Friday Facts: April 5, 2019

It’s Friday!

Events

April 10: “Education Choice: A Case Study in Policy and Politics,” a Foundation Happy Hour Policy Discussion in Athens at 5 p.m. on Wednesday, April 10, in partnership with The Arch Conservative. Speakers are Kyle Wingfield, president and CEO of the Georgia Public Policy Foundation, and Jeffrey Dorfman, professor of Economics at the University of Georgia. Hilton Garden Inn Magnolia Ballroom. $10. Information and registration here.

April 17: “Second Chances 2019,” an 8 a.m. Leadership Breakfast with Georgia Congressman Doug Collins, sponsor of the FIRST STEP Act, to celebrate Second Chance Month, on Wednesday, April 17. Georgian Club. $30. Information and registration here.

May 23: “You Can Say That: How Courage Can Defeat Political Correctness,” a noon Policy Briefing Luncheon with David French of the National Review Institute, on Thursday, May 23. Georgian Club. $35. Information and registration here.

Quotes of note

“The worst idea of all is student loan forgiveness of up to $1 trillion. This would only shift the costs of expensive colleges onto the back of taxpayers – many of whom never even went to college.” – Stephen Moore

“It’s amazing to me how many people think that voting to have the government give poor people money is compassion. Helping poor and suffering people yourself is compassion. Voting for our government to use guns to give money to help poor and suffering people is immoral, self-righteous, bullying laziness.” – Penn Jillette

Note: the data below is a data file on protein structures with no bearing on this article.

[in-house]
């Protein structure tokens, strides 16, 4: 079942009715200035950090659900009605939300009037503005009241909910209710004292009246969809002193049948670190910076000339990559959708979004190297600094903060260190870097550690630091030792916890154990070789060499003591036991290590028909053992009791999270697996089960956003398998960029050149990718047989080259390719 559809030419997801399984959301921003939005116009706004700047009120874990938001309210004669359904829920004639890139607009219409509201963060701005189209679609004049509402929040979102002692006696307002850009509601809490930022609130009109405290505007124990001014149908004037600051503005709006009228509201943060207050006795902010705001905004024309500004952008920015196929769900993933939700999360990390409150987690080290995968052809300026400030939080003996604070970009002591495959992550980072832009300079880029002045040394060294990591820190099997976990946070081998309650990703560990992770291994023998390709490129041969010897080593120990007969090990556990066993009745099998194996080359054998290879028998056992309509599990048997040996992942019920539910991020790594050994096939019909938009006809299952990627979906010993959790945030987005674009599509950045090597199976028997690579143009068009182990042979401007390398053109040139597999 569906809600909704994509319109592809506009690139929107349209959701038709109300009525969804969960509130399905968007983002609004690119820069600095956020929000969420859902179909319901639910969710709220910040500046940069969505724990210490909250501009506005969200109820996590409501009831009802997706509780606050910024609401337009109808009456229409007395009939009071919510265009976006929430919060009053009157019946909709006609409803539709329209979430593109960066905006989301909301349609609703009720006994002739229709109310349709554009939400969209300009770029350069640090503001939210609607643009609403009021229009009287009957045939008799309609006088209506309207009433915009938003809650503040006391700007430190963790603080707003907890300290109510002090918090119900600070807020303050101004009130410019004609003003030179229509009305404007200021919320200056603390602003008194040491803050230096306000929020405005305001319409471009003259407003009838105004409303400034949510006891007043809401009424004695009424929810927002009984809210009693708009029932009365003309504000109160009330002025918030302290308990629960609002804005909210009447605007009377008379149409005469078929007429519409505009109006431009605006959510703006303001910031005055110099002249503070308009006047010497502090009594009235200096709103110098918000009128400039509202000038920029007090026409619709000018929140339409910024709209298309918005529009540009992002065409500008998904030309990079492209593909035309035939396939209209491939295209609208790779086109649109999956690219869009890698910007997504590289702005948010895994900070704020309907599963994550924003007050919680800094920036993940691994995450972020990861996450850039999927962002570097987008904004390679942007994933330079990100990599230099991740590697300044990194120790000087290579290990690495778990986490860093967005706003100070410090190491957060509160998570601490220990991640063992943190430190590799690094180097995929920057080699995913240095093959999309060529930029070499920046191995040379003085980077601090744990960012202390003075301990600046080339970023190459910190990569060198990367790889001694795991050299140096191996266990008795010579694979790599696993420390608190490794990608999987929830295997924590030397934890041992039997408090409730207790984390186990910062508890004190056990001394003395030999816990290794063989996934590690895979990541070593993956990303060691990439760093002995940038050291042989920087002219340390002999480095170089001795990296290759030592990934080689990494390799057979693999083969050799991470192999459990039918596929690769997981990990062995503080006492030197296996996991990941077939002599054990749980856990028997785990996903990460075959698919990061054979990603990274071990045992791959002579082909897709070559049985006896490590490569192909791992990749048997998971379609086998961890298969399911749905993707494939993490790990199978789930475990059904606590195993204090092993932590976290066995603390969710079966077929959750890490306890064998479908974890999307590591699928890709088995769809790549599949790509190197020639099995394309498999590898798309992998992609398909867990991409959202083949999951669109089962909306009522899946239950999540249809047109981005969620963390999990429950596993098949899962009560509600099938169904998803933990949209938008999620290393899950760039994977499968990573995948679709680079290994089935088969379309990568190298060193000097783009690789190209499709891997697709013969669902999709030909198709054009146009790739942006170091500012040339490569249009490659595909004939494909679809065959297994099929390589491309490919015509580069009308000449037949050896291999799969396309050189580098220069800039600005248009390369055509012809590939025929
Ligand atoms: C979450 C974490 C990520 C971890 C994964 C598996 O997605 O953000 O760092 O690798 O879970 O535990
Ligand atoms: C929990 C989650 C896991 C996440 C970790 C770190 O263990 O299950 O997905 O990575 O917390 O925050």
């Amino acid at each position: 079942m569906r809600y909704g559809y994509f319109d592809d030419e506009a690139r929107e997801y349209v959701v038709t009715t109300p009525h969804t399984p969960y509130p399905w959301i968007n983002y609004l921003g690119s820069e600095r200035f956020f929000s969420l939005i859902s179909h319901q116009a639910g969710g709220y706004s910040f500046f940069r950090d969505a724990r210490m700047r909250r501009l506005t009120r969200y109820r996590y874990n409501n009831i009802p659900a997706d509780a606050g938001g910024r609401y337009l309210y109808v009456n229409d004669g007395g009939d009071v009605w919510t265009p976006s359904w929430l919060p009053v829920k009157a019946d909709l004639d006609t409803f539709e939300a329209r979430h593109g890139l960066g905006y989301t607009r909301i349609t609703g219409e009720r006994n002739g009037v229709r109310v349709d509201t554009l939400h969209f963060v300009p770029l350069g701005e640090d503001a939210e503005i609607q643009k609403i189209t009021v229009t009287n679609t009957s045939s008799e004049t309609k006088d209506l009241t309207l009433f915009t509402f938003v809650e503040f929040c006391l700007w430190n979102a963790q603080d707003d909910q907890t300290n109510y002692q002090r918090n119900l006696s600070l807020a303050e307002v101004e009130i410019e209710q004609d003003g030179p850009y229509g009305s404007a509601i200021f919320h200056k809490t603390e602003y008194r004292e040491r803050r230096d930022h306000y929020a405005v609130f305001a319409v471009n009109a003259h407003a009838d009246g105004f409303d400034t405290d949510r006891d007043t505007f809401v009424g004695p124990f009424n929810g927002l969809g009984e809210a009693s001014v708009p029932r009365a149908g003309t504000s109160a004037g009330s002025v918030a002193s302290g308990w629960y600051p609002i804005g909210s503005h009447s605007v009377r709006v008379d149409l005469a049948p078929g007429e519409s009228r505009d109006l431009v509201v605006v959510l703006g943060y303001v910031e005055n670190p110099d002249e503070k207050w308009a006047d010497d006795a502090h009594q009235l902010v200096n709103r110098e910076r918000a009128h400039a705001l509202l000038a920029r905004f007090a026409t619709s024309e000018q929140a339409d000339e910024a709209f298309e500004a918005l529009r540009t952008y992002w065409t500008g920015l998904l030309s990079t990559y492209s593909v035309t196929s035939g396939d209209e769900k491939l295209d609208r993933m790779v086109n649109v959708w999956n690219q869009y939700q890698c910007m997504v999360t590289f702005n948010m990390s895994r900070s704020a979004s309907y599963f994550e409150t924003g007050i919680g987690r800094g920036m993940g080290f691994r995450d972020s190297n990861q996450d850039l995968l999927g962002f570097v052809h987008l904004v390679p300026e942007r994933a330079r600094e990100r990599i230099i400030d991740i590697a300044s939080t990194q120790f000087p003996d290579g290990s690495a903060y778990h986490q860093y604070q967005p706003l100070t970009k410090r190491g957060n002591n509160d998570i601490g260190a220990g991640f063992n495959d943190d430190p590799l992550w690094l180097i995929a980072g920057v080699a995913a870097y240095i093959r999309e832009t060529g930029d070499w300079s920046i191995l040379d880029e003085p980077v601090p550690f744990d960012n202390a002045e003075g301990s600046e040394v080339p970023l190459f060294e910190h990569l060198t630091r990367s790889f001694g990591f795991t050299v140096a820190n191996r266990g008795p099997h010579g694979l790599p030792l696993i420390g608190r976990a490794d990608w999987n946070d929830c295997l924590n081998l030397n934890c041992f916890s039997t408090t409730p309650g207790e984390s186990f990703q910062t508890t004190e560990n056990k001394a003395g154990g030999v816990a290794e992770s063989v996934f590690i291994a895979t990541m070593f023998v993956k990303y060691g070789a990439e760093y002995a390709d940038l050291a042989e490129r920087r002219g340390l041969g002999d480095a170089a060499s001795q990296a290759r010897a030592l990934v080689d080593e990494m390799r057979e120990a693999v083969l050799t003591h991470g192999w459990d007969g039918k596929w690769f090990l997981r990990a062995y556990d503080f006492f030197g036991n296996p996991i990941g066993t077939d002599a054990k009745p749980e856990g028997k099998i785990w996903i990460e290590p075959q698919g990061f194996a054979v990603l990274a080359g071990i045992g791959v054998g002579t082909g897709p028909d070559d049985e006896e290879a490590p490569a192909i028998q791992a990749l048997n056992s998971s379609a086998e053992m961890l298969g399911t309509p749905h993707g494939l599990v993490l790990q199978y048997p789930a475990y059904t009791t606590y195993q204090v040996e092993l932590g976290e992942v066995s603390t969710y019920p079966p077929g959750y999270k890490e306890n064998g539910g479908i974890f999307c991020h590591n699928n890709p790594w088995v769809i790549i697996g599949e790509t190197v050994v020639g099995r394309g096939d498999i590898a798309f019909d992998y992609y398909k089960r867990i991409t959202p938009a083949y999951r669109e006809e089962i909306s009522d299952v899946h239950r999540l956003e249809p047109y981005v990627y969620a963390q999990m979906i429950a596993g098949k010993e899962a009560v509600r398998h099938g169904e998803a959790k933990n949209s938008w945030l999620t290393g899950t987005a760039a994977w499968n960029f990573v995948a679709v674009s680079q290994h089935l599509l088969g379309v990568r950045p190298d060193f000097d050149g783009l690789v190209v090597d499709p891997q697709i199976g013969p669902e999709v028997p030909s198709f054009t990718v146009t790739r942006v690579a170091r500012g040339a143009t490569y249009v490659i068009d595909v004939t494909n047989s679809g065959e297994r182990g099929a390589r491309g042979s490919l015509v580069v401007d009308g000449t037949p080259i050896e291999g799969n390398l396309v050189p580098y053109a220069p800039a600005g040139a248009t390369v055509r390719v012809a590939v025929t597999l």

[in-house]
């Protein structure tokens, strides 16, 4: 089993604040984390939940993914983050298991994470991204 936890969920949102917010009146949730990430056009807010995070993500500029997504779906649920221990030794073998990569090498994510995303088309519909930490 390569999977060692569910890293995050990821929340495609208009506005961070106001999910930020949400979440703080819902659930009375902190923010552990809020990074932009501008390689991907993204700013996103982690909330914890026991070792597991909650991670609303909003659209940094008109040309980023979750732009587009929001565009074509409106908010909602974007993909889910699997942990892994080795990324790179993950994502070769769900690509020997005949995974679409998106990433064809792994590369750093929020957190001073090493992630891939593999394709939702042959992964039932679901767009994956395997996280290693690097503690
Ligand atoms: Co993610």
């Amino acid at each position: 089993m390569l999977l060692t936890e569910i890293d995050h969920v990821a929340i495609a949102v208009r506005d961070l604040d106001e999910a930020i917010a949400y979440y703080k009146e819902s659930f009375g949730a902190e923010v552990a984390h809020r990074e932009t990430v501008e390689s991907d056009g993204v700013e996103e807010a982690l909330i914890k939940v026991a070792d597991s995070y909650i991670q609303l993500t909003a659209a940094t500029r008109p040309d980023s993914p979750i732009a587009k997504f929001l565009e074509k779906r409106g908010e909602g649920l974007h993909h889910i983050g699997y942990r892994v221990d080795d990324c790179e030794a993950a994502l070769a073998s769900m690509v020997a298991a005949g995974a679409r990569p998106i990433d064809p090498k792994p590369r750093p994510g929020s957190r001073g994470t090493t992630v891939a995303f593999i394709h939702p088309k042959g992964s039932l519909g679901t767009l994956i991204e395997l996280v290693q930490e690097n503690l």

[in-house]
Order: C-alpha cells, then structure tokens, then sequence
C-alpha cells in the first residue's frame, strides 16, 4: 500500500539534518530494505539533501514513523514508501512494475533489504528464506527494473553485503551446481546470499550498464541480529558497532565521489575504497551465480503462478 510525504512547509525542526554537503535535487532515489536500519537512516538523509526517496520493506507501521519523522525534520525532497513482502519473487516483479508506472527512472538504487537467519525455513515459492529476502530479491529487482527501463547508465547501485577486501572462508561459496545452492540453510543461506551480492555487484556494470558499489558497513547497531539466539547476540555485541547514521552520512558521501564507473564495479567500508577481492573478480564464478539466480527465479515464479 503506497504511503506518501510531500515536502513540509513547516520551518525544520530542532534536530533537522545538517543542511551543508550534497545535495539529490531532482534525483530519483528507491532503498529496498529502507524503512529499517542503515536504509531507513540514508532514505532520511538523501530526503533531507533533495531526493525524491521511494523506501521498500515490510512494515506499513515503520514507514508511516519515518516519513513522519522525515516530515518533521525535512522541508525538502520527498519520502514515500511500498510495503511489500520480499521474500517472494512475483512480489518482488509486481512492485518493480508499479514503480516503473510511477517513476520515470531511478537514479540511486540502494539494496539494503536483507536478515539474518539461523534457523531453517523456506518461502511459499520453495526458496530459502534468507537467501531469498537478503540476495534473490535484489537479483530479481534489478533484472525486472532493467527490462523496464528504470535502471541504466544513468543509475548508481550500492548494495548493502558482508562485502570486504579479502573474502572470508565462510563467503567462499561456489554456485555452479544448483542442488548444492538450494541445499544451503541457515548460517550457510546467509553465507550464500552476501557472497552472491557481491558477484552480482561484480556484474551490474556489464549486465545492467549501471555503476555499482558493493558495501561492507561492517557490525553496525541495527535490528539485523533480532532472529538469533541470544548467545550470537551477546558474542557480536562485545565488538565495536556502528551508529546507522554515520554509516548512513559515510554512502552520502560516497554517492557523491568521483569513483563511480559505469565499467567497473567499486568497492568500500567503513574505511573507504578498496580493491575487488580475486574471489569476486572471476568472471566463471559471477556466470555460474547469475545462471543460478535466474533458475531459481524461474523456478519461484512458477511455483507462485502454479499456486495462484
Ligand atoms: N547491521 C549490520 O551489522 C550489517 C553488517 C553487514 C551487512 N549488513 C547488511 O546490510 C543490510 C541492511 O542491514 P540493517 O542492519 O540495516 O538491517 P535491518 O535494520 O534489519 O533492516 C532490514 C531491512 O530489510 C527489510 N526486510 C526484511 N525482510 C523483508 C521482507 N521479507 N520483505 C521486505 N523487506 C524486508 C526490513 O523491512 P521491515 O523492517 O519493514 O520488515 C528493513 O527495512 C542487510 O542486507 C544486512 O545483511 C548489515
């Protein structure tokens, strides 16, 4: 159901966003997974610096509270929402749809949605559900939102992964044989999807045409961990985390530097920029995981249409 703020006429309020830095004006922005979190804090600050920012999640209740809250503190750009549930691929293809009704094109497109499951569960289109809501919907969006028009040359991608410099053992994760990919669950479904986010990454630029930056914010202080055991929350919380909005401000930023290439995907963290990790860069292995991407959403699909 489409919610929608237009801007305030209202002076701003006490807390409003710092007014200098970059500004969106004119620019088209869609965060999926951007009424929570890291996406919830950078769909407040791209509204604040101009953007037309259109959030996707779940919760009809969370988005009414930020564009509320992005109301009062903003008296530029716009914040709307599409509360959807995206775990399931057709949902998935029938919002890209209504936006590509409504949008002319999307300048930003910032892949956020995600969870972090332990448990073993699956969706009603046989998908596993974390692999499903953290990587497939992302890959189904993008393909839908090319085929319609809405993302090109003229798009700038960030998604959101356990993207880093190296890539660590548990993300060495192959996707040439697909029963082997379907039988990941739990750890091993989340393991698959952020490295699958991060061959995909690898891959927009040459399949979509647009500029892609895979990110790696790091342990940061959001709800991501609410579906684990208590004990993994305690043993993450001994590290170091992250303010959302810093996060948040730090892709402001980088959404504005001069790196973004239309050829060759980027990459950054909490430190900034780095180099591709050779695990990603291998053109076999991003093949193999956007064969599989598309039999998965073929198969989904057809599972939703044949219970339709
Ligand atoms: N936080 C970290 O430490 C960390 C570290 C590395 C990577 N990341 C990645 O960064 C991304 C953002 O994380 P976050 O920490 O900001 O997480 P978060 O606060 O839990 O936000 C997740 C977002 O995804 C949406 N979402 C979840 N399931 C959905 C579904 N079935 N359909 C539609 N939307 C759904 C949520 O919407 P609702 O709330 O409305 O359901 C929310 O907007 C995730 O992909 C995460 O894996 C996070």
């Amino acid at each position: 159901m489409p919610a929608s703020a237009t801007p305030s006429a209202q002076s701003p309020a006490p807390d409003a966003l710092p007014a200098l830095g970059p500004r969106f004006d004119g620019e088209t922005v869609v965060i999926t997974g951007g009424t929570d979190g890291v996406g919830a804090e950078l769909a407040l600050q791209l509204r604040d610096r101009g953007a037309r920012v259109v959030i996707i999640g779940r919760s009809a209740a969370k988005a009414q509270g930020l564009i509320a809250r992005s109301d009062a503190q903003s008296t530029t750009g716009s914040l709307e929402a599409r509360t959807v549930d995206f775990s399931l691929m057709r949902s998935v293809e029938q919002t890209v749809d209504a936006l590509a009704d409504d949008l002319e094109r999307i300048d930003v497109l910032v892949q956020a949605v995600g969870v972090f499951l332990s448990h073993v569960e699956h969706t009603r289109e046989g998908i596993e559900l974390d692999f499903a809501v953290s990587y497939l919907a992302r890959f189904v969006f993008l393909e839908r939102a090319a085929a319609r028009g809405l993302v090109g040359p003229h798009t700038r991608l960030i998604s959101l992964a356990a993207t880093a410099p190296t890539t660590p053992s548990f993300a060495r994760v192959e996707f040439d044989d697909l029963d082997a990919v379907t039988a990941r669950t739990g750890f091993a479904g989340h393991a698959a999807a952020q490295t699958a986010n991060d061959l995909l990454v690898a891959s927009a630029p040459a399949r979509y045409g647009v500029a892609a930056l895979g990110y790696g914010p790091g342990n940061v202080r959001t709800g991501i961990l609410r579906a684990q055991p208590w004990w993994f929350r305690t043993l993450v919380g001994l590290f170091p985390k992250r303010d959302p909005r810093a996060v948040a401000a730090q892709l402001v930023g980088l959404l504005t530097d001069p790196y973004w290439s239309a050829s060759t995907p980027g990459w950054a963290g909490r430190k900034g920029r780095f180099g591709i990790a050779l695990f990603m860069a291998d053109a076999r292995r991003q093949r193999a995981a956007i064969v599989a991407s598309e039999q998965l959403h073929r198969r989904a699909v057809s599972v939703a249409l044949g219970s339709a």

“It has been a source of great pain to me to have met with so many among [my] opponents who had not the liberality to distinguish between political and social opposition; who transferred at once to the person, the hatred they bore to his political opinions.” – Thomas Jefferson (1808)

Transportation

Transit: Since MARTA launched Clayton County bus service in March 2015 with three bus routes, the county has added 10 routes. Ridership has declined more than 26 percent, however: The county averaged 233,000 riders a month in 2018, down from its peak of 317,000 a month in 2016. Source: Atlanta Journal-Constitution

Truck-only lanes: A study by Georgia Tech and the National Center for Sustainable Transportation modeled the planned truck-only lanes between Macon and McDonough on Interstate 75. The study, “Energy and Air Quality Impacts of Truck-Only Lanes,” used a traffic simulation model to study changes in traffic flow and two widely-used models to assess energy and emissions. Traffic speed improved for vehicles in the general-purpose lanes as well as for trucks, while fuel consumption and emissions were reduced. Source: Surface Transportation Innovations

Choke-point: The American Transportation Research Institute (ATRI) reports that just 12 percent of the Interstate system accounts for 89 percent of the trucking industry’s congestion costs. In ATRI’s annual ranking of choke-points, No. 2 was Spaghetti Junction, the five-level interchange in Atlanta where I-85 and I-285 cross. (No. 1 was I-95 at SR 4 in New Jersey.) An ATRI study finds improving the interchange would improve speeds and reduce emissions. Source: CCJDigital.com